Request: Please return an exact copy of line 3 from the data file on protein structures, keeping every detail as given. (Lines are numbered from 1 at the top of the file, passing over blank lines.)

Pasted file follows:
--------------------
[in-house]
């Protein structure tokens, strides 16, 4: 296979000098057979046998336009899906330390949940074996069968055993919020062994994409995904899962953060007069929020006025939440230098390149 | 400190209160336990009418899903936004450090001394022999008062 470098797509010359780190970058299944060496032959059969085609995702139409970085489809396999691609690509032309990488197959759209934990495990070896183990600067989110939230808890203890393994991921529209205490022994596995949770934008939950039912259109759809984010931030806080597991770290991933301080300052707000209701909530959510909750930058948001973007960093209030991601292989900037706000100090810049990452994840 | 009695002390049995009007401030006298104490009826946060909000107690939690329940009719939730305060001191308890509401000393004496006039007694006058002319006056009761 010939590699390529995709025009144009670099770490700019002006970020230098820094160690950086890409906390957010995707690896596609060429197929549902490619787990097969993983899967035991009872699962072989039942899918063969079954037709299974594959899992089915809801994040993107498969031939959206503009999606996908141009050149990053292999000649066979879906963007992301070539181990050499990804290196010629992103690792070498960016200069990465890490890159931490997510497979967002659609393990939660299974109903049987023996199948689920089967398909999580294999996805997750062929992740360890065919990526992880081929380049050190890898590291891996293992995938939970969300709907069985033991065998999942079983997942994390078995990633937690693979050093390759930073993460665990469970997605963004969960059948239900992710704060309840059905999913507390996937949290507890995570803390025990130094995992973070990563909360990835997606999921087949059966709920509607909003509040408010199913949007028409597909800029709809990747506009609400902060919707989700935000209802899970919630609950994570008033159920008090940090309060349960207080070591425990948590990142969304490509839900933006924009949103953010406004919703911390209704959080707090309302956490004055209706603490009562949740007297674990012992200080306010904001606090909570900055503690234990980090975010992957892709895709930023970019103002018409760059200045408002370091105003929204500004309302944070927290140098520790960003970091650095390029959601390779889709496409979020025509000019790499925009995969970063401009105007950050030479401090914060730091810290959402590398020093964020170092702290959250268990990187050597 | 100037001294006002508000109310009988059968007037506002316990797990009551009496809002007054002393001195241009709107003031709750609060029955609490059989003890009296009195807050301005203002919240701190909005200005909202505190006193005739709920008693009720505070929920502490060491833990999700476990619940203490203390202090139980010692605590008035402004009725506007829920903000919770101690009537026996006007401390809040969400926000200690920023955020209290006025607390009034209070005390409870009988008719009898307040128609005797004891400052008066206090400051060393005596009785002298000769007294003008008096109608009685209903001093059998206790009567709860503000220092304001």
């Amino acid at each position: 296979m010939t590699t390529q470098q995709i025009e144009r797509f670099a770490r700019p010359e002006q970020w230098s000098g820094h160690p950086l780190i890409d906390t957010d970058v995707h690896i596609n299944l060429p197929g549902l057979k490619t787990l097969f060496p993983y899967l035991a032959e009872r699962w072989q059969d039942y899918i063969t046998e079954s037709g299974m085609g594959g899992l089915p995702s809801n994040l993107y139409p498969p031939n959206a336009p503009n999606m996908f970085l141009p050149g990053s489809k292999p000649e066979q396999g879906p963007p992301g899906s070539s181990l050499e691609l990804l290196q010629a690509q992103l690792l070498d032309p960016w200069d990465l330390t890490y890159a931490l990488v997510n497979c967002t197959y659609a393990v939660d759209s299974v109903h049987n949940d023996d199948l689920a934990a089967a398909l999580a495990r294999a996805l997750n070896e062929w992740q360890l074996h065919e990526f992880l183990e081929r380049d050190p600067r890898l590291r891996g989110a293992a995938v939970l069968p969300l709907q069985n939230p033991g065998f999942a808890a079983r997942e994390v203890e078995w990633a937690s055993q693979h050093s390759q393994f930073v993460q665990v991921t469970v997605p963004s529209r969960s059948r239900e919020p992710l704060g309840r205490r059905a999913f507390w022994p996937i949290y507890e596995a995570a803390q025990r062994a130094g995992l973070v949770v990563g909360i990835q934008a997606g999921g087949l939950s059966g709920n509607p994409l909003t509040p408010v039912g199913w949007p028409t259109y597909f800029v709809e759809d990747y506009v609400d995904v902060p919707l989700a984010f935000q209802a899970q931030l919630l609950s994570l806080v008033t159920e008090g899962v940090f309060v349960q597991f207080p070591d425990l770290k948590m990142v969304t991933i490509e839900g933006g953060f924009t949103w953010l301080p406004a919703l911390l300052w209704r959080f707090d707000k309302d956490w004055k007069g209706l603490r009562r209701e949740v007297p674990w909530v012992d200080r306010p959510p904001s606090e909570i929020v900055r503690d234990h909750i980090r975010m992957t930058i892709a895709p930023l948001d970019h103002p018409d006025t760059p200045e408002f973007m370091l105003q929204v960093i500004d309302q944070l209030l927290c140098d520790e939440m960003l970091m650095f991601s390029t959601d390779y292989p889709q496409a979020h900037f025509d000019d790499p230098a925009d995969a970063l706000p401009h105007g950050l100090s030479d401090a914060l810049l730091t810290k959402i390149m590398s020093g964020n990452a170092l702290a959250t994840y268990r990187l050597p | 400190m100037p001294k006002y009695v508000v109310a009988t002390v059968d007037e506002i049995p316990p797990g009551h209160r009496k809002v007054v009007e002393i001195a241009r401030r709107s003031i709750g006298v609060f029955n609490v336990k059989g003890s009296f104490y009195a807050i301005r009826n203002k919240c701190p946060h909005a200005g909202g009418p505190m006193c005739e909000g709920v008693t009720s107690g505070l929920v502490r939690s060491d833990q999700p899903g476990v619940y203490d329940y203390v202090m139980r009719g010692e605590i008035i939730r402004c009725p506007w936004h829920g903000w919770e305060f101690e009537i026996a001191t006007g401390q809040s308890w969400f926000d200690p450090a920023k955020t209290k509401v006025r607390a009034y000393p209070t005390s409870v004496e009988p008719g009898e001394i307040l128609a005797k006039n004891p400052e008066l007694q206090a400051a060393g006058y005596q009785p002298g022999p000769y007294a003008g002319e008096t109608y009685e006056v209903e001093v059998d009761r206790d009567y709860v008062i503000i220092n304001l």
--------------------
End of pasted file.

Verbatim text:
């Amino acid at each position: 296979m010939t590699t390529q470098q995709i025009e144009r797509f670099a770490r700019p010359e002006q970020w230098s000098g820094h160690p950086l780190i890409d906390t957010d970058v995707h690896i596609n299944l060429p197929g549902l057979k490619t787990l097969f060496p993983y899967l035991a032959e009872r699962w072989q059969d039942y899918i063969t046998e079954s037709g299974m085609g594959g899992l089915p995702s809801n994040l993107y139409p498969p031939n959206a336009p503009n999606m996908f970085l141009p050149g990053s489809k292999p000649e066979q396999g879906p963007p992301g899906s070539s181990l050499e691609l990804l290196q010629a690509q992103l690792l070498d032309p960016w200069d990465l330390t890490y890159a931490l990488v997510n497979c967002t197959y659609a393990v939660d759209s299974v109903h049987n949940d023996d199948l689920a934990a089967a398909l999580a495990r294999a996805l997750n070896e062929w992740q360890l074996h065919e990526f992880l183990e081929r380049d050190p600067r890898l590291r891996g989110a293992a995938v939970l069968p969300l709907q069985n939230p033991g065998f999942a808890a079983r997942e994390v203890e078995w990633a937690s055993q693979h050093s390759q393994f930073v993460q665990v991921t469970v997605p963004s529209r969960s059948r239900e919020p992710l704060g309840r205490r059905a999913f507390w022994p996937i949290y507890e596995a995570a803390q025990r062994a130094g995992l973070v949770v990563g909360i990835q934008a997606g999921g087949l939950s059966g709920n509607p994409l909003t509040p408010v039912g199913w949007p028409t259109y597909f800029v709809e759809d990747y506009v609400d995904v902060p919707l989700a984010f935000q209802a899970q931030l919630l609950s994570l806080v008033t159920e008090g899962v940090f309060v349960q597991f207080p070591d425990l770290k948590m990142v969304t991933i490509e839900g933006g953060f924009t949103w953010l301080p406004a919703l911390l300052w209704r959080f707090d707000k309302d956490w004055k007069g209706l603490r009562r209701e949740v007297p674990w909530v012992d200080r306010p959510p904001s606090e909570i929020v900055r503690d234990h909750i980090r975010m992957t930058i892709a895709p930023l948001d970019h103002p018409d006025t760059p200045e408002f973007m370091l105003q929204v960093i500004d309302q944070l209030l927290c140098d520790e939440m960003l970091m650095f991601s390029t959601d390779y292989p889709q496409a979020h900037f025509d000019d790499p230098a925009d995969a970063l706000p401009h105007g950050l100090s030479d401090a914060l810049l730091t810290k959402i390149m590398s020093g964020n990452a170092l702290a959250t994840y268990r990187l050597p | 400190m100037p001294k006002y009695v508000v109310a009988t002390v059968d007037e506002i049995p316990p797990g009551h209160r009496k809002v007054v009007e002393i001195a241009r401030r709107s003031i709750g006298v609060f029955n609490v336990k059989g003890s009296f104490y009195a807050i301005r009826n203002k919240c701190p946060h909005a200005g909202g009418p505190m006193c005739e909000g709920v008693t009720s107690g505070l929920v502490r939690s060491d833990q999700p899903g476990v619940y203490d329940y203390v202090m139980r009719g010692e605590i008035i939730r402004c009725p506007w936004h829920g903000w919770e305060f101690e009537i026996a001191t006007g401390q809040s308890w969400f926000d200690p450090a920023k955020t209290k509401v006025r607390a009034y000393p209070t005390s409870v004496e009988p008719g009898e001394i307040l128609a005797k006039n004891p400052e008066l007694q206090a400051a060393g006058y005596q009785p002298g022999p000769y007294a003008g002319e008096t109608y009685e006056v209903e001093v059998d009761r206790d009567y709860v008062i503000i220092n304001l």